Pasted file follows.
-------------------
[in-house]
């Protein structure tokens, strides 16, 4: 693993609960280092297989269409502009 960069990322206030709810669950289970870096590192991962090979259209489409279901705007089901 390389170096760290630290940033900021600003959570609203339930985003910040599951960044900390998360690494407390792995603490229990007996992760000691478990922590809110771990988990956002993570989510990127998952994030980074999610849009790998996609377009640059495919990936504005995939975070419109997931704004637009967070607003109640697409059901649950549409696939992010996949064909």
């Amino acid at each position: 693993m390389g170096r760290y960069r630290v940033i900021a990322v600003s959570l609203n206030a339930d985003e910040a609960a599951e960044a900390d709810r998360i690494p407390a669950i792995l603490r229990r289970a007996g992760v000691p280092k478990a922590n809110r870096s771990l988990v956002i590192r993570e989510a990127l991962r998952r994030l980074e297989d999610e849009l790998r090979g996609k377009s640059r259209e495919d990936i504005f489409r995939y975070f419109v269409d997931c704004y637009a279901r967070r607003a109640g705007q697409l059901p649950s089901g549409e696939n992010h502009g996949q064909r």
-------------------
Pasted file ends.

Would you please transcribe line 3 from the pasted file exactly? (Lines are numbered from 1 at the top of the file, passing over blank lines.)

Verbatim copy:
């Amino acid at each position: 693993m390389g170096r760290y960069r630290v940033i900021a990322v600003s959570l609203n206030a339930d985003e910040a609960a599951e960044a900390d709810r998360i690494p407390a669950i792995l603490r229990r289970a007996g992760v000691p280092k478990a922590n809110r870096s771990l988990v956002i590192r993570e989510a990127l991962r998952r994030l980074e297989d999610e849009l790998r090979g996609k377009s640059r259209e495919d990936i504005f489409r995939y975070f419109v269409d997931c704004y637009a279901r967070r607003a109640g705007q697409l059901p649950s089901g549409e696939n992010h502009g996949q064909r």